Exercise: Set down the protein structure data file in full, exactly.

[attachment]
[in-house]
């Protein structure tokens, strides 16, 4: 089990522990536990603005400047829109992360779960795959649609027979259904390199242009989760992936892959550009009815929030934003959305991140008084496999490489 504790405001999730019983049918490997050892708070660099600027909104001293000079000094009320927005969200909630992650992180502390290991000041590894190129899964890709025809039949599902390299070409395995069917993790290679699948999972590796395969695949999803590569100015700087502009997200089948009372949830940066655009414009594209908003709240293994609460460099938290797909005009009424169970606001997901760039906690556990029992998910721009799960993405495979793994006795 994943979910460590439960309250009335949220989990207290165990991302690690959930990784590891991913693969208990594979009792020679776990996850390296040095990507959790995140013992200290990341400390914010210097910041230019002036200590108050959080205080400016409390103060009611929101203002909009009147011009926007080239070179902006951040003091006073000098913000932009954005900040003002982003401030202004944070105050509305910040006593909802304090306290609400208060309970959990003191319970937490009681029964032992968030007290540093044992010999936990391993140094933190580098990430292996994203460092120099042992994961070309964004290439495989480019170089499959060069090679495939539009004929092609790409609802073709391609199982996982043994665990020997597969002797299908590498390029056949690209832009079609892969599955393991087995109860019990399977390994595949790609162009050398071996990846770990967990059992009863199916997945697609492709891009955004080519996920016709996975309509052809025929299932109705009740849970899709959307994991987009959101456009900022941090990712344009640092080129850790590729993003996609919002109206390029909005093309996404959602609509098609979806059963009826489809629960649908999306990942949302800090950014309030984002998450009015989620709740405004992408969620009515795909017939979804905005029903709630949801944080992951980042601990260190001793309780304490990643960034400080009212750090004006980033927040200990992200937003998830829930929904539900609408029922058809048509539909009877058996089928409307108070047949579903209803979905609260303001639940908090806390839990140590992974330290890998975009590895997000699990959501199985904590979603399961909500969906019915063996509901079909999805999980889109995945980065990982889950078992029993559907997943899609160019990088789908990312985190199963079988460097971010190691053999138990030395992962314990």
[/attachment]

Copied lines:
[in-house]
């Protein structure tokens, strides 16, 4: 089990522990536990603005400047829109992360779960795959649609027979259904390199242009989760992936892959550009009815929030934003959305991140008084496999490489 504790405001999730019983049918490997050892708070660099600027909104001293000079000094009320927005969200909630992650992180502390290991000041590894190129899964890709025809039949599902390299070409395995069917993790290679699948999972590796395969695949999803590569100015700087502009997200089948009372949830940066655009414009594209908003709240293994609460460099938290797909005009009424169970606001997901760039906690556990029992998910721009799960993405495979793994006795 994943979910460590439960309250009335949220989990207290165990991302690690959930990784590891991913693969208990594979009792020679776990996850390296040095990507959790995140013992200290990341400390914010210097910041230019002036200590108050959080205080400016409390103060009611929101203002909009009147011009926007080239070179902006951040003091006073000098913000932009954005900040003002982003401030202004944070105050509305910040006593909802304090306290609400208060309970959990003191319970937490009681029964032992968030007290540093044992010999936990391993140094933190580098990430292996994203460092120099042992994961070309964004290439495989480019170089499959060069090679495939539009004929092609790409609802073709391609199982996982043994665990020997597969002797299908590498390029056949690209832009079609892969599955393991087995109860019990399977390994595949790609162009050398071996990846770990967990059992009863199916997945697609492709891009955004080519996920016709996975309509052809025929299932109705009740849970899709959307994991987009959101456009900022941090990712344009640092080129850790590729993003996609919002109206390029909005093309996404959602609509098609979806059963009826489809629960649908999306990942949302800090950014309030984002998450009015989620709740405004992408969620009515795909017939979804905005029903709630949801944080992951980042601990260190001793309780304490990643960034400080009212750090004006980033927040200990992200937003998830829930929904539900609408029922058809048509539909009877058996089928409307108070047949579903209803979905609260303001639940908090806390839990140590992974330290890998975009590895997000699990959501199985904590979603399961909500969906019915063996509901079909999805999980889109995945980065990982889950078992029993559907997943899609160019990088789908990312985190199963079988460097971010190691053999138990030395992962314990």